Upon receiving my acceptance to the EPIK program in the winter of 2021, I was actually contacted by my Korean Horizons recruiter to discuss a “less traditional” EPIK placement. As I mentioned previously, most EPIK teachers are placed in Korean public schools. However, since my recruiter was informed of the online teaching experience I had acquired while volunteering during COVID, he mentioned that there was an opening at a government-run English center in the metropolitan city of Gwangju that offers their classes entirely online. As someone who is comfortable working in front of a computer all day, I eagerly took the position. So, I arrived in Korea in the beginning of February of 2022, completed my government-mandated quarantine and my EPIK Orientation, and was moved into my Gwangju apartment within a month.

A typical day at my English center has a few differences from a traditional EPIK placement. For one thing, I have my own personal office and teach all of my classes from my desktop setup through a software similar to Zoom. During the school year, I teach English lessons to Korean students ranging from 3rd grade all the way through high school through this remote setting. My Korean co-teacher will be in the classroom in-person managing the webcam and microphone that faces the students while I am presenting the lesson to them from a TV screen or projector. In the afternoon, my center also provides an online after-school English program and 1-on-1 English conversation practice that students can participate in from the comfort of their own homes.

Luckily, because of the remote nature of my work, I have not had the same struggles of dealing with the spread of COVID-19 in schools. However, Korea’s general COVID-19 policies has affected my experience moving to and living in the country. To board my flight to Korea, I was required to have a negative PCR test result within 48 hours of my boarding time. I also had to undergo a mandatory quarantine upon arrival to the country and everyone is still mandated to wear masks. Outside of COVID-19, I have encountered some of the more typical challenges that one faces when moving to a different country, such as having to navigate through language/cultural barriers, acquiring and establishing certain documentation like cellphone or banking contracts, and building a new support system of friends.

Despite these challenges, however, I have had a blast living in Korea. Although I moved to Gwangju only six months ago, I have already had many opportunities to venture outside of my comfort zone and explore new places and meet great people. One of my most memorable moments in Korea so far has been attending my first ever music festival. I’m super grateful to have moved here during a time when COVID-19 policies have loosened enough to allow for larger events like festivals and concerts. Prior to my move, Korea was known for having some of the most elaborate COVID-19 policies and there are still many restrictions in place as of now. But luckily, travelling around the country has become a lot easier these days so there are many opportunities to engage with the country and its culture.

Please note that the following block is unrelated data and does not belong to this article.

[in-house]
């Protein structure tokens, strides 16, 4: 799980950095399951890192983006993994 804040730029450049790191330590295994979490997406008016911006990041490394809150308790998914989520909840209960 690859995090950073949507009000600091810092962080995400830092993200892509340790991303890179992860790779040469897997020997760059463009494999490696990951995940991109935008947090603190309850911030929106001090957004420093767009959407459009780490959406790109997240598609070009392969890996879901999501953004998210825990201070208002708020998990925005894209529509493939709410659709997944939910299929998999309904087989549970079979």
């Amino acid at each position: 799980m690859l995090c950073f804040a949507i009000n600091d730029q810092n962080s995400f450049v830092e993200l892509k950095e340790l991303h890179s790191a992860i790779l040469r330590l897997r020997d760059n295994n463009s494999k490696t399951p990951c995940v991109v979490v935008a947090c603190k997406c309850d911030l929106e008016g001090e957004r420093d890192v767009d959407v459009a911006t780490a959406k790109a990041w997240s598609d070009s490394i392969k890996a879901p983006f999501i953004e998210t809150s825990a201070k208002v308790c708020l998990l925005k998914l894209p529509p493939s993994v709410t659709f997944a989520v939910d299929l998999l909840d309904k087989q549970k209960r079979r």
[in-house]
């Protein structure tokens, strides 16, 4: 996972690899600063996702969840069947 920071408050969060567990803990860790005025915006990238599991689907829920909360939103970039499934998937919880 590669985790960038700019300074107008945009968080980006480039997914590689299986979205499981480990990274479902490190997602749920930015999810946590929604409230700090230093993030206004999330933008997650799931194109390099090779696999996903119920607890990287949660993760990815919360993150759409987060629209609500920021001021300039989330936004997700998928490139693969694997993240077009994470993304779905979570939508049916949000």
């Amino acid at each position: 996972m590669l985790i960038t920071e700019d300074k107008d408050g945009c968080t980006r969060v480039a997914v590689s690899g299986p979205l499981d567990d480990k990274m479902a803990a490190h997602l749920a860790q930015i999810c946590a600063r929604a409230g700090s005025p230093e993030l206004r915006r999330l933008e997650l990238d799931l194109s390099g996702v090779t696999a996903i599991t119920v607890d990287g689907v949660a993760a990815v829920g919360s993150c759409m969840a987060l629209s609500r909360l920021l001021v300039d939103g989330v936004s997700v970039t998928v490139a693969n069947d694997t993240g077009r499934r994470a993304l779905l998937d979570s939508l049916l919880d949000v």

Moving to Korea has been simultaneously the most challenging and most rewarding experience I have had in my life. If I had to give a piece of advice to students that might be interested in teaching English in Korea or in another country, I would definitely say: seek cross-cultural exposure! One of the biggest challenges expats of any profession face when moving to a different country is the culture shock, which refers to the adjustment a person feels when subject to a new way of living in an unfamiliar setting. This presents itself differently in different people depending on where you’re from, where you’re planning on living, and your previous life experiences. There are many opportunities at FSU that will engage your cross-cultural communication skills and your overall cultural adaptability. Participating in a global exchange program through the FSU Center for Global and Multicultural Engagement and studying Arabic through the Department of Modern Languages and Linguistics were just a couple of resources I was able to utilize during my time as an FSU student that enhanced my cultural awareness and prepared me for the potential culture shock I would face upon moving.

Along the same lines, if I were to go back in time and give advice to myself prior to graduating from FSU, I would say, “Live in the moment”. I think that completing the final year of my undergraduate career in the middle of a pandemic was incredibly disillusioning for me, as it was for many other students that experienced the same. I wish I had spent more time enjoying my time as an undergraduate student before the pandemic instead of worrying about what my future would look like after graduating. Now that I’m living a new life in a new country, I am learning to soak in every moment and make lots of memories that I can be proud of and look back on. I think the me from a few years ago would definitely be proud to see how far I’ve come, both mentally and geographically!